In case you missed it, I posted a list of real-life, but little known, locked room mysteries and impossible situations over the Easter Weekend and might be fun follow-up to this review: Just About As Strange As Fiction: Day to Day Miracles. I also reviewed the Jonathan Creek episode Time Waits for Norman (1998) last year.

20 comments:

  1. I must admit I hadn't noticed the similarity to DANSE MACABRE, but you are of course right. I thoroughl;y enjoyed it, but am less critical than you of JUDAS TREE so I may be a bit of a soft touch on the subject. It did feel like two separate episodes glued together at times and the Chestertonian puzzle ir not really motivated by anything other than a desire to mistify - but I didn;t mind too much. The changes to the characters were quite startling, weren;t they? I kept thiking it would be a joke and Creek and Pryke would soon be back to their old selves - but of course this was one of the themes of the show, that things have to change and that trying to keep them the same can lad to disaster. The reported ratings were very good (unlike JUDAS, which was sheduled in a horrible time slot) and don't yet include online viewing and people who watched recordings, so the omens look good for the next series.

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    1. Sergio, I hope you'll allow my posts on the JDCarr forun, from 2010, to convince you and everyone else how horrible The Judas Tree really was. The typing is a bit sloppy, but you have to read past that. Here's a link and it concerns the posts my first and last post on April 5, 2010, on the second page of the Jonathan Creek topic – especially my second observation shows how bad that episode was thought through.

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  2. I agree that it was MUCH better than THE JUDAS TREE, primarily because the writing was better. And Renwick finally managed to make Joey seem like she belonged in the story, which really helped.

    But generally I think it suffered from the same problems the series has post-BLACK CANARY: Renwick has good ideas, but the execution is terrible. He's addicted to the crime in the past/crime in the present format, but he's got no idea how to pace a story like that. In GRINNING MAN the crime in the present drifted towards the end of the story, making it seem tacked on. In JUDAS TREE he just missed out all the information about the earlier crime, making it seem like a cheat. In this episode he stripped out all the investigation of the present crime, making it seem empty.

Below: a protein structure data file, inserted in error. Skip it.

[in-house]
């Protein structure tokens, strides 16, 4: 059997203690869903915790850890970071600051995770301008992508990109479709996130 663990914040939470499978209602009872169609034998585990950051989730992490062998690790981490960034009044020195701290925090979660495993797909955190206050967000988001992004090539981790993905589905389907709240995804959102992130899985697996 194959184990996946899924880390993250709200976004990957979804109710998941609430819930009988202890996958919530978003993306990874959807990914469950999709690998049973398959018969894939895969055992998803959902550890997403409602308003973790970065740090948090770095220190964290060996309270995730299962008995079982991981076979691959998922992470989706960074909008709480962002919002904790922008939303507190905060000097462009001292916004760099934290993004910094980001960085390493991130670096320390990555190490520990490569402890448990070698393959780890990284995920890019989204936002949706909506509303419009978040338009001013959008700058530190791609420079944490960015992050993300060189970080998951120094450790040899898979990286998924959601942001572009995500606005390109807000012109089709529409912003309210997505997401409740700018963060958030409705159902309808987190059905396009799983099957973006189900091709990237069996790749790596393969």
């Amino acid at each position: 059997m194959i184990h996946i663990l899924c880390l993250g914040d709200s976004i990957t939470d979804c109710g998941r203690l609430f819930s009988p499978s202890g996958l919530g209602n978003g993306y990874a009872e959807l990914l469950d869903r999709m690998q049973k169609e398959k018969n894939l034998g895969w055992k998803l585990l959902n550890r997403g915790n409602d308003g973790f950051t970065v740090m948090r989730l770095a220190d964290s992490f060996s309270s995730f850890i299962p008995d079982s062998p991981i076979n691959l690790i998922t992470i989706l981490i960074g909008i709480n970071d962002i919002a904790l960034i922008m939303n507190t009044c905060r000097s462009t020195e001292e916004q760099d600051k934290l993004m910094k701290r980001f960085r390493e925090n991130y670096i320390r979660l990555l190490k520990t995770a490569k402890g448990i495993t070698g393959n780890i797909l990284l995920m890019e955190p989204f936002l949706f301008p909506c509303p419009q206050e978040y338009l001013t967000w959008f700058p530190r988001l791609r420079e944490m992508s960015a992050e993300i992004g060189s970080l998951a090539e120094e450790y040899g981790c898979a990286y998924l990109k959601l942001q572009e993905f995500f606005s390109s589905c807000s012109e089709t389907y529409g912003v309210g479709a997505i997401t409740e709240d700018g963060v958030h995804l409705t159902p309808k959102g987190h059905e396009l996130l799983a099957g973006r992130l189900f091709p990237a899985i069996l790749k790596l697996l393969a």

Why wasn't Fariba questioned? Questions like: Was Tartikoff dead when you got there? Did you see the killer? Who might have wanted to kill him? The locked rooms are the point of Jonathan Creek, but no time was dedicated to discussing it. It's not like there weren't plenty of viable false solutions.

    Renwick was so interested in the convent that he forgot about the actual story he was supposed to be telling. Which was maybe a clue that the story should have been ALL about the convent. I know the Sherlock/Doctor Who style of ramming a million plot elements into the running time as possible is all the rage, and it's a hell of a lot better than padding something out, but Renwick just doesn't have Moffat's efficiency.

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    1. Rich,

      This wasn't the first time an official police investigation and questions were sidelined. The police was noticeable absent in The Problem at Gallow's Gate, nobody was questioned in that one, nobody, which could have worked if someone in the episode pointed it out and used it as a clue. Idem ditto in The Seer of the Sands and also features a question that should have been asked but wasn't (why didn't she ask for the code-word on the beach? Simple. The plot wouldn't have worked otherwise). You also have the denseness of both Creek and the military in The Omega Man and it does seem to be problem of the post-Black Canary episodes.

      But I'm glad it wasn't the same mess as the previous one and may improve if the three new episodes return to the 90-minute format and perhaps co-writer could help Renwick improve the series further. The only thing I’m iffy about is the resemblance to that other detective story. It's The Scented Room all over again.